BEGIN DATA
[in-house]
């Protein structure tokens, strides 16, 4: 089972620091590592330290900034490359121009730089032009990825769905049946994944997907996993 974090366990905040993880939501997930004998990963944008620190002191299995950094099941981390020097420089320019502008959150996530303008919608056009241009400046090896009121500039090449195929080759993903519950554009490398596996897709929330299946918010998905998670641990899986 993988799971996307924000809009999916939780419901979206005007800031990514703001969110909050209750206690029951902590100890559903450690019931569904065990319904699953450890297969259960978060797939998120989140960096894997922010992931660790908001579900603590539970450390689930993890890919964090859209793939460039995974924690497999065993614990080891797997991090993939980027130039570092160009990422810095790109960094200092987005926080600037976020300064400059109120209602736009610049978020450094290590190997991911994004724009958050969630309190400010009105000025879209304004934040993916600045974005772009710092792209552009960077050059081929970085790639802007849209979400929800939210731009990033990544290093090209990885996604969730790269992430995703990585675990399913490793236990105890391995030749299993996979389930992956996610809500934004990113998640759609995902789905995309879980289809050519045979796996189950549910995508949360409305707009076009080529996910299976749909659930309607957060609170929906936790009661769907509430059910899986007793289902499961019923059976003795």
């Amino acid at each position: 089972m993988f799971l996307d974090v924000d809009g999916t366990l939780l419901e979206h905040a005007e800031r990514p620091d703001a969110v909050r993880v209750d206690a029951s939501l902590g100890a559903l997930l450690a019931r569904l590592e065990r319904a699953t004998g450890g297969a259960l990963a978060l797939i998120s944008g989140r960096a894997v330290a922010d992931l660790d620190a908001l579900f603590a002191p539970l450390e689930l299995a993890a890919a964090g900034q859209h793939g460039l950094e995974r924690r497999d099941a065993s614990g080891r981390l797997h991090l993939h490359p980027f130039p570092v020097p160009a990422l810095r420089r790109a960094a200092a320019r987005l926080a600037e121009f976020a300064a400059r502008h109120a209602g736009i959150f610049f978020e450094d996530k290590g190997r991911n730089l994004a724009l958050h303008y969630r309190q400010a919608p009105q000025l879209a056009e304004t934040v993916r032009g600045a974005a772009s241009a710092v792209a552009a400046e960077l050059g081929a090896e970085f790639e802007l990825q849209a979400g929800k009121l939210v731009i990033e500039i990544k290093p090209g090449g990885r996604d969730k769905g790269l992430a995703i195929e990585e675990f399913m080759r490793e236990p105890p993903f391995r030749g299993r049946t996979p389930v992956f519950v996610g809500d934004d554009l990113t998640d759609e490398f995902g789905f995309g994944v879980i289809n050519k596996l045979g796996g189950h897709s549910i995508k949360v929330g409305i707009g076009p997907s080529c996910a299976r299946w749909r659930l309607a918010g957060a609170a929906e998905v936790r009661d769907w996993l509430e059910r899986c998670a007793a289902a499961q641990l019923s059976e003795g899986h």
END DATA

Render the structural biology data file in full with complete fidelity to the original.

[in-house]
């Protein structure tokens, strides 16, 4: 089972620091590592330290900034490359121009730089032009990825769905049946994944997907996993 974090366990905040993880939501997930004998990963944008620190002191299995950094099941981390020097420089320019502008959150996530303008919608056009241009400046090896009121500039090449195929080759993903519950554009490398596996897709929330299946918010998905998670641990899986 993988799971996307924000809009999916939780419901979206005007800031990514703001969110909050209750206690029951902590100890559903450690019931569904065990319904699953450890297969259960978060797939998120989140960096894997922010992931660790908001579900603590539970450390689930993890890919964090859209793939460039995974924690497999065993614990080891797997991090993939980027130039570092160009990422810095790109960094200092987005926080600037976020300064400059109120209602736009610049978020450094290590190997991911994004724009958050969630309190400010009105000025879209304004934040993916600045974005772009710092792209552009960077050059081929970085790639802007849209979400929800939210731009990033990544290093090209990885996604969730790269992430995703990585675990399913490793236990105890391995030749299993996979389930992956996610809500934004990113998640759609995902789905995309879980289809050519045979796996189950549910995508949360409305707009076009080529996910299976749909659930309607957060609170929906936790009661769907509430059910899986007793289902499961019923059976003795």
């Amino acid at each position: 089972m993988f799971l996307d974090v924000d809009g999916t366990l939780l419901e979206h905040a005007e800031r990514p620091d703001a969110v909050r993880v209750d206690a029951s939501l902590g100890a559903l997930l450690a019931r569904l590592e065990r319904a699953t004998g450890g297969a259960l990963a978060l797939i998120s944008g989140r960096a894997v330290a922010d992931l660790d620190a908001l579900f603590a002191p539970l450390e689930l299995a993890a890919a964090g900034q859209h793939g460039l950094e995974r924690r497999d099941a065993s614990g080891r981390l797997h991090l993939h490359p980027f130039p570092v020097p160009a990422l810095r420089r790109a960094a200092a320019r987005l926080a600037e121009f976020a300064a400059r502008h109120a209602g736009i959150f610049f978020e450094d996530k290590g190997r991911n730089l994004a724009l958050h303008y969630r309190q400010a919608p009105q000025l879209a056009e304004t934040v993916r032009g600045a974005a772009s241009a710092v792209a552009a400046e960077l050059g081929a090896e970085f790639e802007l990825q849209a979400g929800k009121l939210v731009i990033e500039i990544k290093p090209g090449g990885r996604d969730k769905g790269l992430a995703i195929e990585e675990f399913m080759r490793e236990p105890p993903f391995r030749g299993r049946t996979p389930v992956f519950v996610g809500d934004d554009l990113t998640d759609e490398f995902g789905f995309g994944v879980i289809n050519k596996l045979g796996g189950h897709s549910i995508k949360v929330g409305i707009g076009p997907s080529c996910a299976r299946w749909r659930l309607a918010g957060a609170a929906e998905v936790r009661d769907w996993l509430e059910r899986c998670a007793a289902a499961q641990l019923s059976e003795g899986h």